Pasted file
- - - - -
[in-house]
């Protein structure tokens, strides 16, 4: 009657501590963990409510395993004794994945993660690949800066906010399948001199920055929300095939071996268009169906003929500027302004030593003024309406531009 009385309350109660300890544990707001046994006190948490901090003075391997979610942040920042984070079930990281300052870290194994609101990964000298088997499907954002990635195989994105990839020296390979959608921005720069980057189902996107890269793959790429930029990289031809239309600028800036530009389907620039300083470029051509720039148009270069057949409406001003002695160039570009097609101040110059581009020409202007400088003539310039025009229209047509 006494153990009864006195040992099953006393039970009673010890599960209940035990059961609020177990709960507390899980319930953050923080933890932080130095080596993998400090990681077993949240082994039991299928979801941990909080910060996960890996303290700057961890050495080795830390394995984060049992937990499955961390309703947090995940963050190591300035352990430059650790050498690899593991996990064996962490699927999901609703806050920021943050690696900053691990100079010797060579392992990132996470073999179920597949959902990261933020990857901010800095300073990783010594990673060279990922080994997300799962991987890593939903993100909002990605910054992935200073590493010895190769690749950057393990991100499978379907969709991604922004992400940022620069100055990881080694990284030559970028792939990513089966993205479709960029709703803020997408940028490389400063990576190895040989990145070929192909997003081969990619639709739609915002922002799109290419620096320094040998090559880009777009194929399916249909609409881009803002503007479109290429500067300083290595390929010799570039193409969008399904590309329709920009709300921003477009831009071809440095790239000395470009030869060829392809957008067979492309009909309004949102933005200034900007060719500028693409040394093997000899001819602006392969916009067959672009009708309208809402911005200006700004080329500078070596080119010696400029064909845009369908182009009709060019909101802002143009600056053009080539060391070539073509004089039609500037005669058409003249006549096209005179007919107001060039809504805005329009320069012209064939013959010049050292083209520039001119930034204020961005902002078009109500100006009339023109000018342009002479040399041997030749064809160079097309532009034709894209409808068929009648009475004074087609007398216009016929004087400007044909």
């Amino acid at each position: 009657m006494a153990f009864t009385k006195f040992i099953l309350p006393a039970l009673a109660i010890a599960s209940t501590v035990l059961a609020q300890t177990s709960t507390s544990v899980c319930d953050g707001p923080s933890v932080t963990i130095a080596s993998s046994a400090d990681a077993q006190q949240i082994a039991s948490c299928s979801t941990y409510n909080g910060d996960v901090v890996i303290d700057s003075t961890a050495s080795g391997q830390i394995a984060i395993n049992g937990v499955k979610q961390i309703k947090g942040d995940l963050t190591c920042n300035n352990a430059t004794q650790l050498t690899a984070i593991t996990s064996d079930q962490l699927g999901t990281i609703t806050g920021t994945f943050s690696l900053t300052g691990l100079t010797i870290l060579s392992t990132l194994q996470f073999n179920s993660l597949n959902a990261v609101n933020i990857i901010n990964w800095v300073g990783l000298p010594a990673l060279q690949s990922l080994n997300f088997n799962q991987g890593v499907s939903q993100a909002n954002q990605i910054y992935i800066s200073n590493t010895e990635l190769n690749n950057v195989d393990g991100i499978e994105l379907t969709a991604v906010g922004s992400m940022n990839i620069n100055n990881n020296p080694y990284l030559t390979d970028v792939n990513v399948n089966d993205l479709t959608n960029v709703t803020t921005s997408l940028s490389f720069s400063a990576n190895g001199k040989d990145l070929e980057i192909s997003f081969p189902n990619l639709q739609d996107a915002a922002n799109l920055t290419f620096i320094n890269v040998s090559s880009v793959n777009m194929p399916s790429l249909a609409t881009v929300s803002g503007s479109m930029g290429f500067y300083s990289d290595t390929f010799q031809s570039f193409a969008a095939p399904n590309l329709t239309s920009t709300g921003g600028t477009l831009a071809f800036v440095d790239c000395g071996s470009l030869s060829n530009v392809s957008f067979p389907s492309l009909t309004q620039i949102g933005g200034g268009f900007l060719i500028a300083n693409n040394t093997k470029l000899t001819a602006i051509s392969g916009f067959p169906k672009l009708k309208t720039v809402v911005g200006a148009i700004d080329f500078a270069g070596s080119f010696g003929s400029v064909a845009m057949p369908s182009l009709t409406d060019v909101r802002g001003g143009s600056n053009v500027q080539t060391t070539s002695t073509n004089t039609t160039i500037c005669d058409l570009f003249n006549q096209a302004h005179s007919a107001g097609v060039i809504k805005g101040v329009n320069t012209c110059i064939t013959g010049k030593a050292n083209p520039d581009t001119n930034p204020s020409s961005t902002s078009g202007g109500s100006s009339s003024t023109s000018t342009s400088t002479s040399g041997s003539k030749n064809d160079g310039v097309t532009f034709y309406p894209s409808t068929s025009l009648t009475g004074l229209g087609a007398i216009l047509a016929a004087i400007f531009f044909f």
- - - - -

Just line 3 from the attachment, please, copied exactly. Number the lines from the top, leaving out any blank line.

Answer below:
């Amino acid at each position: 009657m006494a153990f009864t009385k006195f040992i099953l309350p006393a039970l009673a109660i010890a599960s209940t501590v035990l059961a609020q300890t177990s709960t507390s544990v899980c319930d953050g707001p923080s933890v932080t963990i130095a080596s993998s046994a400090d990681a077993q006190q949240i082994a039991s948490c299928s979801t941990y409510n909080g910060d996960v901090v890996i303290d700057s003075t961890a050495s080795g391997q830390i394995a984060i395993n049992g937990v499955k979610q961390i309703k947090g942040d995940l963050t190591c920042n300035n352990a430059t004794q650790l050498t690899a984070i593991t996990s064996d079930q962490l699927g999901t990281i609703t806050g920021t994945f943050s690696l900053t300052g691990l100079t010797i870290l060579s392992t990132l194994q996470f073999n179920s993660l597949n959902a990261v609101n933020i990857i901010n990964w800095v300073g990783l000298p010594a990673l060279q690949s990922l080994n997300f088997n799962q991987g890593v499907s939903q993100a909002n954002q990605i910054y992935i800066s200073n590493t010895e990635l190769n690749n950057v195989d393990g991100i499978e994105l379907t969709a991604v906010g922004s992400m940022n990839i620069n100055n990881n020296p080694y990284l030559t390979d970028v792939n990513v399948n089966d993205l479709t959608n960029v709703t803020t921005s997408l940028s490389f720069s400063a990576n190895g001199k040989d990145l070929e980057i192909s997003f081969p189902n990619l639709q739609d996107a915002a922002n799109l920055t290419f620096i320094n890269v040998s090559s880009v793959n777009m194929p399916s790429l249909a609409t881009v929300s803002g503007s479109m930029g290429f500067y300083s990289d290595t390929f010799q031809s570039f193409a969008a095939p399904n590309l329709t239309s920009t709300g921003g600028t477009l831009a071809f800036v440095d790239c000395g071996s470009l030869s060829n530009v392809s957008f067979p389907s492309l009909t309004q620039i949102g933005g200034g268009f900007l060719i500028a300083n693409n040394t093997k470029l000899t001819a602006i051509s392969g916009f067959p169906k672009l009708k309208t720039v809402v911005g200006a148009i700004d080329f500078a270069g070596s080119f010696g003929s400029v064909a845009m057949p369908s182009l009709t409406d060019v909101r802002g001003g143009s600056n053009v500027q080539t060391t070539s002695t073509n004089t039609t160039i500037c005669d058409l570009f003249n006549q096209a302004h005179s007919a107001g097609v060039i809504k805005g101040v329009n320069t012209c110059i064939t013959g010049k030593a050292n083209p520039d581009t001119n930034p204020s020409s961005t902002s078009g202007g109500s100006s009339s003024t023109s000018t342009s400088t002479s040399g041997s003539k030749n064809d160079g310039v097309t532009f034709y309406p894209s409808t068929s025009l009648t009475g004074l229209g087609a007398i216009l047509a016929a004087i400007f531009f044909f």